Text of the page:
The Southampton Herald, a Tory newspaper supporting George Canning, was published between 28 July 1823 and 22 September 1827. It was re-titled the Southampton Town and County Herald on 27 January 1825. The paper was published on Sunday, but was dated Monday. The Herald succeeded the Southampton Luminary, the editor of the latter transferring to the new paper. The original printers, publishers and part proprietors were E Skelton and Co. of 22 High Street. The firm failed spectacularly in January 1826 and the accounts transferred to John Coupland, another of the proprietors, whose imprint appeared for the first time on 16 January 1826.

The paper was printed at 22 High Street up to 9 January 1826, when Coupland had the whole of the printing materials and plant removed to 105 High Street. From the start, the Herald adopted an aggressive political tone. John Coupland had previously worked on the London Sunday paper the British Monitor, scourge of radical politicians. In July 1826 he appointed as editor Charles Molloy Westmacott, supporter of Canning at the Westminster election in June 1826, described in the Oxford Dictionary of National Biography as journalist and blackmailer, and commonly acknowledged to be "the greatest liar in England".
He was previously editor of the Gazette of Fashion. Coupland explained how Westmacott came to be connected with the Herald in evidence given the following year at a trial for libel brought by Alfred Bunn, manager of the Drury Lane Theatre in London, in which his former editor was defendant: a libel committed just five weeks after Westmacott had become editor (Morning Post, 25 April 1827) - "the Defendant introduced himself to me; he represented to me that he could supply me with information from the upper circles of society, and particularly from the Yacht Club at Cowes, where he was then living…. I engaged him for six months, and was to give him £50". Westmacott had previously supplied Coupland with news from Cowes under his literary pseudonym of Bernard Blackmantle.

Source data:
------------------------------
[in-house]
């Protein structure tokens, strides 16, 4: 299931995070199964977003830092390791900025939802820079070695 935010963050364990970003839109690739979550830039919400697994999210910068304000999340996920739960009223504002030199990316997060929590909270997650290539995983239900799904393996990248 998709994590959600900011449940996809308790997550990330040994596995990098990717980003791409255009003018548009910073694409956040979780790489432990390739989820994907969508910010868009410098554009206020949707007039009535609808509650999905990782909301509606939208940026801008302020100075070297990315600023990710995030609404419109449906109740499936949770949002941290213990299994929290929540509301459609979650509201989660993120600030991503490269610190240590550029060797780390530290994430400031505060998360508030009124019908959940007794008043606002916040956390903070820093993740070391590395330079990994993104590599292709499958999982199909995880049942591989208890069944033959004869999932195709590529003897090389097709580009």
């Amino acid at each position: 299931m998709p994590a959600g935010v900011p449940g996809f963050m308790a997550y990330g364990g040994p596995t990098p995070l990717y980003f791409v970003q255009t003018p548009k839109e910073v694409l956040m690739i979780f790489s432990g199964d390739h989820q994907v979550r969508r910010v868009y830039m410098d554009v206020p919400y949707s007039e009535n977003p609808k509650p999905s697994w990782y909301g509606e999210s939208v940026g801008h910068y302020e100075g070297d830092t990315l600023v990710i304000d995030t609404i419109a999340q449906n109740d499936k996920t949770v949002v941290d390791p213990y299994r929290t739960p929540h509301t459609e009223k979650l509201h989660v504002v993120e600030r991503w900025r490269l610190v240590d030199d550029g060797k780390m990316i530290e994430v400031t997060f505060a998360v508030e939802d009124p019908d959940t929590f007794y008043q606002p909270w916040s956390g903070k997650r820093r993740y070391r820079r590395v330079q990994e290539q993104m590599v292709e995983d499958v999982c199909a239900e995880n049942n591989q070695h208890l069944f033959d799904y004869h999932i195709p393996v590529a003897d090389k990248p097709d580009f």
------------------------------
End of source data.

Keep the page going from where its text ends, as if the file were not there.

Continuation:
The Herald effectively became an instrument in the long-running, vicious war between Westmacott and Richard Downing Richards, editor and proprietor of the London Sunday newspaper The Age. The town was flooded by placards in September 1826, in which Richards described his nemesis as having "served in the capacity of a cad, scene-shifter, colour grinder, moulder, reporter, spy, common informer, eaves-dropper, sweep, and deliverer of messages on the Liverpool stage". The knife was turned in an article in The Age, 29 October 1826, in which Westmacott was described as "now getting a few shillings a week, for scraping the falsehoods of the town for this expiring periodical [the Herald], and will continue to do so until he is kicked from its service, as he had been from that of every other Journal he ever stole into the secrets of". The six months of Westmacott's editorship (ending in December 1826) was a roller coaster ride of libel and controversy which clearly stretched relations between editor and proprietor to breaking point. Westmacott took over The Age in June 1829, following Richards' bankruptcy.
In a campaign six months later to replace the recently-deceased William Chamberlayne with an uncompromisingly Protestant MP for the borough, Westmacott wrote of "that wretched thing of a newspaper, called the Southampton Herald, conducted by some ignorant printer's devil [Coupland had started his career as a printer's apprentice], to whom the structure of a sentence is as difficult as the erection of a pyramid". A bon mot that was to haunt Coupland for the rest of his professional career.
The Herald was renamed the Hampshire Advertiser in September 1827.


see also

Hampshire Advertiser


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